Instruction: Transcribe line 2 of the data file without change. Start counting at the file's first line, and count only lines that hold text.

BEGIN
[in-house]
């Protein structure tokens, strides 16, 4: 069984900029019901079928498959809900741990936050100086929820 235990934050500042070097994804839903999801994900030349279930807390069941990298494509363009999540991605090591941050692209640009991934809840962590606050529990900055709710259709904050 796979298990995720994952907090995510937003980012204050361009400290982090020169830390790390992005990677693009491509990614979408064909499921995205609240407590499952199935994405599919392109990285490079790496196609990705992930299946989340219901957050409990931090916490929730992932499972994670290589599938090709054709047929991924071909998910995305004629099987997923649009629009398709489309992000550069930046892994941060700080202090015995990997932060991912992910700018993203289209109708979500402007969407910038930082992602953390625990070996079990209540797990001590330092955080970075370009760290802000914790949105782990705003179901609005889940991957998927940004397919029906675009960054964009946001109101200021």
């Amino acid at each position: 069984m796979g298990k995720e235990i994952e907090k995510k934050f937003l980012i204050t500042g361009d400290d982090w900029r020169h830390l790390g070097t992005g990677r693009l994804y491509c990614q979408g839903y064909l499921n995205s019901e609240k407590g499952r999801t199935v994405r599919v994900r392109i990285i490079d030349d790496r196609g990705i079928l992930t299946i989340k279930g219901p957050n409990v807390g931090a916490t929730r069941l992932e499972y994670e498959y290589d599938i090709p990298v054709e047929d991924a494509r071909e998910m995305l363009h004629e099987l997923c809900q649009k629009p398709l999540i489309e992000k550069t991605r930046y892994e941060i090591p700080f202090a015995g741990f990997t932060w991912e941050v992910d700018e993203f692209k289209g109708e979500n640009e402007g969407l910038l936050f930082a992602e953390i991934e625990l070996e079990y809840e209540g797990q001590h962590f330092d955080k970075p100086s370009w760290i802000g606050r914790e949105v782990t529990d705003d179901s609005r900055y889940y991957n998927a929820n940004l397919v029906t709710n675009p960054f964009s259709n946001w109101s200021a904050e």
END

């Protein structure tokens, strides 16, 4: 069984900029019901079928498959809900741990936050100086929820 235990934050500042070097994804839903999801994900030349279930807390069941990298494509363009999540991605090591941050692209640009991934809840962590606050529990900055709710259709904050 796979298990995720994952907090995510937003980012204050361009400290982090020169830390790390992005990677693009491509990614979408064909499921995205609240407590499952199935994405599919392109990285490079790496196609990705992930299946989340219901957050409990931090916490929730992932499972994670290589599938090709054709047929991924071909998910995305004629099987997923649009629009398709489309992000550069930046892994941060700080202090015995990997932060991912992910700018993203289209109708979500402007969407910038930082992602953390625990070996079990209540797990001590330092955080970075370009760290802000914790949105782990705003179901609005889940991957998927940004397919029906675009960054964009946001109101200021």